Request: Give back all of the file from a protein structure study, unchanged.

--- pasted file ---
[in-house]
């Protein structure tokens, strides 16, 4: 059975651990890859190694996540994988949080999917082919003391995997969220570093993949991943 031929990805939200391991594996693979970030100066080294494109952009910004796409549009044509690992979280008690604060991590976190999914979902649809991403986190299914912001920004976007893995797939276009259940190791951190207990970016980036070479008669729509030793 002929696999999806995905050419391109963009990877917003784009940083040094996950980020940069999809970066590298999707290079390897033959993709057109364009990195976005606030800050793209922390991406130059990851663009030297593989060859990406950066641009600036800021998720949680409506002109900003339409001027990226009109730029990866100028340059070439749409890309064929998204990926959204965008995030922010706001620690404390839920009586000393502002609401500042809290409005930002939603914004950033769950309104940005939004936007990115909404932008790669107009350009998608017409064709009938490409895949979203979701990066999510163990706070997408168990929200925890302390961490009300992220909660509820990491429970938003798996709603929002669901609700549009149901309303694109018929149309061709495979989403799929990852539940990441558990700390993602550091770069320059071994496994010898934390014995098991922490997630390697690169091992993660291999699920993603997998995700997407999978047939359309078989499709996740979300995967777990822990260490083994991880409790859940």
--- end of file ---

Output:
[in-house]
């Protein structure tokens, strides 16, 4: 059975651990890859190694996540994988949080999917082919003391995997969220570093993949991943 031929990805939200391991594996693979970030100066080294494109952009910004796409549009044509690992979280008690604060991590976190999914979902649809991403986190299914912001920004976007893995797939276009259940190791951190207990970016980036070479008669729509030793 002929696999999806995905050419391109963009990877917003784009940083040094996950980020940069999809970066590298999707290079390897033959993709057109364009990195976005606030800050793209922390991406130059990851663009030297593989060859990406950066641009600036800021998720949680409506002109900003339409001027990226009109730029990866100028340059070439749409890309064929998204990926959204965008995030922010706001620690404390839920009586000393502002609401500042809290409005930002939603914004950033769950309104940005939004936007990115909404932008790669107009350009998608017409064709009938490409895949979203979701990066999510163990706070997408168990929200925890302390961490009300992220909660509820990491429970938003798996709603929002669901609700549009149901309303694109018929149309061709495979989403799929990852539940990441558990700390993602550091770069320059071994496994010898934390014995098991922490997630390697690169091992993660291999699920993603997998995700997407999978047939359309078989499709996740979300995967777990822990260490083994991880409790859940």